Francis Searle (1909-2002) b. Putney, London, England, UK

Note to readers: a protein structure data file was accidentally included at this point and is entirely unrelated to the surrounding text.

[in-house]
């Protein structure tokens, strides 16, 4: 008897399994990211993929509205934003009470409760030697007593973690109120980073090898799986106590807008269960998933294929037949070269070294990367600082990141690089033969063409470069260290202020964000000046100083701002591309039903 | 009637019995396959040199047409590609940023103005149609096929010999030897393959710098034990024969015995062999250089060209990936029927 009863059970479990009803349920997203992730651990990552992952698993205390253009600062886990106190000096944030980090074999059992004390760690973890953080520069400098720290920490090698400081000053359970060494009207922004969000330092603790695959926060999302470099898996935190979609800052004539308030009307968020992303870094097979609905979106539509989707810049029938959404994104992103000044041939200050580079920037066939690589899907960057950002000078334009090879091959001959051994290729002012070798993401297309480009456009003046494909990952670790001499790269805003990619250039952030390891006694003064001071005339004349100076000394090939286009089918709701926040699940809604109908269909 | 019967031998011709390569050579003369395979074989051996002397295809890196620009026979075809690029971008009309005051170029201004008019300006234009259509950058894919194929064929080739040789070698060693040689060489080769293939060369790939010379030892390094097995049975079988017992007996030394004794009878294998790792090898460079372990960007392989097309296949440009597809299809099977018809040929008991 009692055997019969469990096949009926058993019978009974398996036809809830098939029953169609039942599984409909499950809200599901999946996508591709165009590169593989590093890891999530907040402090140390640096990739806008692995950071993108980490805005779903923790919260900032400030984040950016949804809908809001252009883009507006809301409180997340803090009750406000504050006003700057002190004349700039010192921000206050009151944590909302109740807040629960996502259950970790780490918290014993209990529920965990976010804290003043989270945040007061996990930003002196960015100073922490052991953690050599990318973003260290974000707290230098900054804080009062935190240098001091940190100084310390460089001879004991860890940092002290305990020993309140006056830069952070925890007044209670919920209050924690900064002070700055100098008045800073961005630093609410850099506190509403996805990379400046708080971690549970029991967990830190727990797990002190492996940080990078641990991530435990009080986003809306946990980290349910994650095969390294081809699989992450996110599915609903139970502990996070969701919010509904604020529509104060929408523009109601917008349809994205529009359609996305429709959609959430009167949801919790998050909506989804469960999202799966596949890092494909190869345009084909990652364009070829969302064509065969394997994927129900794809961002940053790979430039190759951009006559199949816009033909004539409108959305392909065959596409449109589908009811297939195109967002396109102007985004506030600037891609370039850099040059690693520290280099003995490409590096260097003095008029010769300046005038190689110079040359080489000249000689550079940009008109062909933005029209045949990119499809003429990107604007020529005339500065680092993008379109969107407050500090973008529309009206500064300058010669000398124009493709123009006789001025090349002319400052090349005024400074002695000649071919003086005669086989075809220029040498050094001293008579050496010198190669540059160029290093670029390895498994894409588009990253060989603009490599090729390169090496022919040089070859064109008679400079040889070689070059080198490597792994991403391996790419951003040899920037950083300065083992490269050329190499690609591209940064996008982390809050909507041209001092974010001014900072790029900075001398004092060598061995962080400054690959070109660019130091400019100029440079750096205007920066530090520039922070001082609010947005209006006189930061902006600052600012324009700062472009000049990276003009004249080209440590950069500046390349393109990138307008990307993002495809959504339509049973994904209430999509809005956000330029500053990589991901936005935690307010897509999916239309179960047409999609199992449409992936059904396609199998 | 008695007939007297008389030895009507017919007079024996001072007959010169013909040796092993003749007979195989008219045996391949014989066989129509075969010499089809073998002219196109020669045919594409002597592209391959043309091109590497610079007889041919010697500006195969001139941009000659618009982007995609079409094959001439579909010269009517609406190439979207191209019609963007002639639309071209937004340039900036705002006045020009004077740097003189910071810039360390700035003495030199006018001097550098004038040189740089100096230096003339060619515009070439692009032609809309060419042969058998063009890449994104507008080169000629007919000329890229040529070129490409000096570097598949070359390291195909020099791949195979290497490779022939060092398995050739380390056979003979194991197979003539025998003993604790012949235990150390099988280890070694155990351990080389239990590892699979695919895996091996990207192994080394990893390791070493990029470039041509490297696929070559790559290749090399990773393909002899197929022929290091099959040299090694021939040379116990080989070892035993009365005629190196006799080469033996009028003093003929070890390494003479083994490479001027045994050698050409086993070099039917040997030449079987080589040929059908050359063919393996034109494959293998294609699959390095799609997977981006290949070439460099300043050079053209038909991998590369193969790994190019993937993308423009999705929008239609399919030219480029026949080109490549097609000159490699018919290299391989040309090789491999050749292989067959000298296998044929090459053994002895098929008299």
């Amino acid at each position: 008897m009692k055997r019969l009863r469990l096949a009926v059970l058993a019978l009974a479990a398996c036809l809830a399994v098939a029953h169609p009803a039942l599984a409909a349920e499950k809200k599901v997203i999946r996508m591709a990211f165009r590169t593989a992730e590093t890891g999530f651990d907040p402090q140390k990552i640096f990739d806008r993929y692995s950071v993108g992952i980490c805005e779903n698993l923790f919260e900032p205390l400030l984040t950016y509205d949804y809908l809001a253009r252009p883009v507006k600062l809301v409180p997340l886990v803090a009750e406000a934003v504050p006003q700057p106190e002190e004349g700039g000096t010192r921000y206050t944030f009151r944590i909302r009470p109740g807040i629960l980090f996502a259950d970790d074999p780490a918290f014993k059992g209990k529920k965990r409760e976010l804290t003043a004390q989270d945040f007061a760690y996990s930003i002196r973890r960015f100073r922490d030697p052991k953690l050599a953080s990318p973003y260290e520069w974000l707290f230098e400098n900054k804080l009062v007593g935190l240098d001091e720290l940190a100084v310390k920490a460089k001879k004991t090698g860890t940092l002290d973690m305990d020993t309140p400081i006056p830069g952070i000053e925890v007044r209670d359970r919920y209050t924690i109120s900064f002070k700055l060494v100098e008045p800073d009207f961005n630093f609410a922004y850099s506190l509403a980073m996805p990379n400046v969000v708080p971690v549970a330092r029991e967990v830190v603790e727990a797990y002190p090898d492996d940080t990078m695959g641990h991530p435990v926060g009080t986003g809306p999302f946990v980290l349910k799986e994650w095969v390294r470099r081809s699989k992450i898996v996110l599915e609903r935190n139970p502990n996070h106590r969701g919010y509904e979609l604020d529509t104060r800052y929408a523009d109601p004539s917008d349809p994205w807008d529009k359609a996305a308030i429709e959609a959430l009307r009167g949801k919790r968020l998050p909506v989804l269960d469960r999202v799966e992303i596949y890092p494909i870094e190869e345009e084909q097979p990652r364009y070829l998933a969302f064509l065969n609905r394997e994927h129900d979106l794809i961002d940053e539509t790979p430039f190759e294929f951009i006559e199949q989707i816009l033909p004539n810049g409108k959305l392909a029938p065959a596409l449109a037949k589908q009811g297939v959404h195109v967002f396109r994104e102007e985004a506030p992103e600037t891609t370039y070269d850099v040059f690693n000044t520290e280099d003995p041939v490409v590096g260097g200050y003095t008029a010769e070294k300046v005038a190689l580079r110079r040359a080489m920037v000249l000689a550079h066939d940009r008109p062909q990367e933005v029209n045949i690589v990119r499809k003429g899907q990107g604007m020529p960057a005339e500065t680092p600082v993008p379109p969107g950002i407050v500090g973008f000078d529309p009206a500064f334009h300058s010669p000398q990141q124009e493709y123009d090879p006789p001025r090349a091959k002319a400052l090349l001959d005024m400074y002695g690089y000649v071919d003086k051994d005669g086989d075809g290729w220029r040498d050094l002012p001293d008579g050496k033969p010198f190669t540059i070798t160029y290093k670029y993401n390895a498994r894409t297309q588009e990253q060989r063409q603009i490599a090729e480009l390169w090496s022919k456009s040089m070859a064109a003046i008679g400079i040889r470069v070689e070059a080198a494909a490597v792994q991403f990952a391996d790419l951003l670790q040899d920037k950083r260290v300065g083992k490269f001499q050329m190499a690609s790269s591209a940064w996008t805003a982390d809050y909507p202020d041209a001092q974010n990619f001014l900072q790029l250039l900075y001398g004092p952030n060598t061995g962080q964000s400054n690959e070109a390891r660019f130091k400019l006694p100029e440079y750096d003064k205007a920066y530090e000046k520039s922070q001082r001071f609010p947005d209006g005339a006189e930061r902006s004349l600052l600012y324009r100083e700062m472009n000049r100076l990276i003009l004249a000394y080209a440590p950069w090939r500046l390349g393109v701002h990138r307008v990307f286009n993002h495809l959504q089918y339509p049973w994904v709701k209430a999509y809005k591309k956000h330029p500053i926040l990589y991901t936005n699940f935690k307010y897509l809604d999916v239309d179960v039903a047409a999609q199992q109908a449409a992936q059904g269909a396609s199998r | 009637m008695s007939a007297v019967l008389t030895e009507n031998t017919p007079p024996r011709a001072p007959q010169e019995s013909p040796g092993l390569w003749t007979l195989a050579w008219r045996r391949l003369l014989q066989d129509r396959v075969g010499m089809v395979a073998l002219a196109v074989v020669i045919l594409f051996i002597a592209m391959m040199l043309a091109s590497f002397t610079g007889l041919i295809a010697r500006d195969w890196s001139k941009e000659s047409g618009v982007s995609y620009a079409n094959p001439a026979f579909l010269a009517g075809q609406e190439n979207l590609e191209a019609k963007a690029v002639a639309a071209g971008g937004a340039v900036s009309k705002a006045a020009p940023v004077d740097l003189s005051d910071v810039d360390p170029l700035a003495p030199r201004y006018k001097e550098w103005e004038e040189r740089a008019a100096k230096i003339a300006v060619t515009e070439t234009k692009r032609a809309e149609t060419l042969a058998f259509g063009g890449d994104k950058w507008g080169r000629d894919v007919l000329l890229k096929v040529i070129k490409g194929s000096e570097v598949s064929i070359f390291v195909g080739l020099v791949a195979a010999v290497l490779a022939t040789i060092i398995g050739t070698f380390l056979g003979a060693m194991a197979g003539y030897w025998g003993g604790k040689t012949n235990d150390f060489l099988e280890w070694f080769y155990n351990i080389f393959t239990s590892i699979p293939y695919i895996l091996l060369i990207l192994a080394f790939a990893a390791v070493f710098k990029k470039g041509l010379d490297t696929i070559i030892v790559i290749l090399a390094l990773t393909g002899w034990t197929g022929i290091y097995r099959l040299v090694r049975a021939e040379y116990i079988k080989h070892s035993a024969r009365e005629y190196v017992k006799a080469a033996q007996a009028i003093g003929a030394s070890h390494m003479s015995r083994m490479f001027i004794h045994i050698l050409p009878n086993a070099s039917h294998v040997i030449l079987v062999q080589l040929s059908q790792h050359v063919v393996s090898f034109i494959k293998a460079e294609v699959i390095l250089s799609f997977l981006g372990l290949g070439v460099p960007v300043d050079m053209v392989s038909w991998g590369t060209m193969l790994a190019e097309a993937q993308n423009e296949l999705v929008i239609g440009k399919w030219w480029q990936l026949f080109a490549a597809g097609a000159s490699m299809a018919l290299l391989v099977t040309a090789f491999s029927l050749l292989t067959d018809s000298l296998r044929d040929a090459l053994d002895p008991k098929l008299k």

There can be few more dogged purveyors of programme-filler material than the British director Francis Searle. Beginning in 1936, he made one-reel ‘Cinemagazine’ shorts, two-reel documentaries, second features from 1946 until well after their heyday was over, and then 30-minute colour comedies into the 1970s. He began his career as a layout artist in advertising, but had entered the film industry by the early 1930s as a camera assistant at Highbury Studios. After cutting his teeth on dozens of ‘Cinemagazines’, Searle moved to Gaumont-British where he joined their instructional unit and made documentaries. One of the earliest of these, released in both feature and one-reel versions, was War Without End, a detailed and commendably down-to-earth examination of work in a (then) modern hospital. Searle returned to the theme of hospital life in his 1944 film Student Nurse, and then went into the commercial cinema. His first film, A Girl in a Million (1946), is also the only ‘A’ feature he ever made. With the reintroduction of the ‘B’ film in Britain in 1947, Searle became a man in demand. Most of the small films he made in this category over the next 16 years are thrillers of minimal value, but one or two – The Man in Black (1949), The Rossiter Case (1950), A Case for P.C. 49 (1951), Whispering Smith Hits London (1951), Cloudburst (1951) and Gaolbreak (1962) – are a little sharper than the rest. Some of them, especially such as Love’s a Luxury (1952), Wheel of Fate (1953), Undercover Girl (1957) and Murder at 3am (1953) among the worst of those tawdry dramas that gave British ‘B’ features a bad name.